But it’s also the way I’m learning to get better, word by word and line by line. I’ve learned how bad I am at action beats (‘smile’ and ‘nod’ are my enemies), how much telling I have instead of showing, and how much more work this story really needs.

And the greatest lesson I’ve taken from this process is that, for me, being a writer is about perseverance.

Perseverance

Insecure Writer #213

 

What is being a writer to you?

  • Christina MitchellAugust 6, 2014 - 8:22 AM

    I am so bad at action beats. My characters smile, nod, roll their eyes and raise their eyebrows with RECKLESS ABANDON. I envision them all as being extremely twitchy :)

    They also sigh a lot. Sigh.

    To me being a writer is about letting go of perfection and embracing flaws and weaknesses. Every step I make toward that in my writing life improves my personal life.ReplyCancel

    • LucindaAugust 6, 2014 - 8:25 AM

      Christina, thanks for your comment. It made me smile and nod in agreement. ;) Embracing flaws is hard but a step in the right direction.ReplyCancel

  • Michelle WallaceAugust 6, 2014 - 1:11 PM

    I’ve discovered that you have to be in it for the long haul.
    It’s all about perseverance… and patience!ReplyCancel

    • LucindaAugust 6, 2014 - 2:49 PM

      Thanks for the visit, Michelle. And I agree, lots and lots of patience.ReplyCancel

  • Jay NoelAugust 6, 2014 - 1:30 PM

    Being a writer is being just crazy enough to do it, without being “clinically” insane.ReplyCancel

    • LucindaAugust 6, 2014 - 2:49 PM

      It’s a thin line sometimes. ;) Thanks for the visit!ReplyCancel

  • J.L. Campbell (@JL_Campbell)August 6, 2014 - 4:36 PM

    We all go through phases where we learn the mannerisms and phrases that make our writing life difficult. The good thing is, once we find the weaknesses, we continue to grow and become better writers.ReplyCancel

    • LucindaAugust 6, 2014 - 7:22 PM

      Thank you for the visit, Joy. That’s my hope, that I’ll grow from this.ReplyCancel

  • AnneAugust 6, 2014 - 5:22 PM

    I love that picture and that quote. Also, I completely understand about the “nods” and the “smiles.” “Look” and its many variants apparently also plague me. Happy writing!ReplyCancel

    • LucindaAugust 6, 2014 - 7:23 PM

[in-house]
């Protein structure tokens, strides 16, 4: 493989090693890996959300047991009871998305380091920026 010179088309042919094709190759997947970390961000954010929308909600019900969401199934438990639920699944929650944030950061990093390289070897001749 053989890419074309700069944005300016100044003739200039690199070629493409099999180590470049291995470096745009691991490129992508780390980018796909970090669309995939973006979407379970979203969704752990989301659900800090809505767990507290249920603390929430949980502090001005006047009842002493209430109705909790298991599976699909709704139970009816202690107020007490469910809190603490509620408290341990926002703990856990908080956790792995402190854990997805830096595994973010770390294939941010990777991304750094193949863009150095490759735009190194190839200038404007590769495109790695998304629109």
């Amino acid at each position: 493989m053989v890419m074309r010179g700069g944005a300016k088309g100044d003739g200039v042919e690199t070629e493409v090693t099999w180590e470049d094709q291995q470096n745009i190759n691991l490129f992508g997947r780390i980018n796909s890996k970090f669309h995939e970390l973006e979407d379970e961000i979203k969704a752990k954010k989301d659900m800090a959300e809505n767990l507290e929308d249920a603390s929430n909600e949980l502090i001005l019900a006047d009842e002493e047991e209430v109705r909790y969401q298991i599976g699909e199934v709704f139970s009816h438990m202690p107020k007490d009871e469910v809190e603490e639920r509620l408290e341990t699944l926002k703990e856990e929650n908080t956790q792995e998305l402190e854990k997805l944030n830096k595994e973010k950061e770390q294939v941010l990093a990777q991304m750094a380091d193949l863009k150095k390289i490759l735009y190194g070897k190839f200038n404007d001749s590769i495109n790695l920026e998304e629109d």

I’m determined to eradicate all unnecessary smiling and nodding. Thanks for stopping by, Anne.ReplyCancel

  • emaginetteAugust 6, 2014 - 7:22 PM

    It`s tough incorporating other opinions into your work. We all face it if we are on the road to success. Try not to let it get to you and stand your ground over the important issues. Editors expect it. :-)

    Anna from Shout with EmaginetteReplyCancel

    • LucindaAugust 6, 2014 - 7:33 PM

      Thanks for the visit, Anna. My editor did a tremendous job and I am indeed learning a lot.ReplyCancel

  • Donna K. WeaverAugust 6, 2014 - 7:47 PM

    Yeah. Perseverance. And yay for wide screens!ReplyCancel

  • Patricia LynneAugust 6, 2014 - 7:49 PM

    Editing can be tough to swallow, but it can only make your story better. Good luck with your story.ReplyCancel

    • LucindaAugust 6, 2014 - 8:13 PM

      Yes, absolutely, Patricia. It will be better when I’d done.ReplyCancel

  • Jen ChandlerAugust 9, 2014 - 12:45 PM

    Wonderful to meet you! Thanks for stopping by my IWSG post the other day! Yes, it does take perseverance…LOTS of it!! I finish a story and then I chisel the life out of it! Unfortunately, that’s usually where I leave it. I have one story right now that is in the final throes of second edits. It is obvious it needs a lot more work (ahem *edits*) before it’s ready to be sent to some readers. I’m learning it’s a necessary process. Best of luck to you! ~ JenReplyCancel

    • LucindaAugust 9, 2014 - 12:58 PM

      Thanks for returning the visit, Jen! I’m beginning to think the editing process is like the refiner’s fire. ;) ReplyCancel

InsecureWritersSupportGroup

It’s that time of the month again, first Wednesday, which means, it’s Insecure Writer’s Support Group:

Purpose: To share and encourage. Writers can express doubts and concerns without fear of appearing foolish or weak. Those who have been through the fire can offer assistance and guidance. It’s a safe haven for insecure writers of all kinds!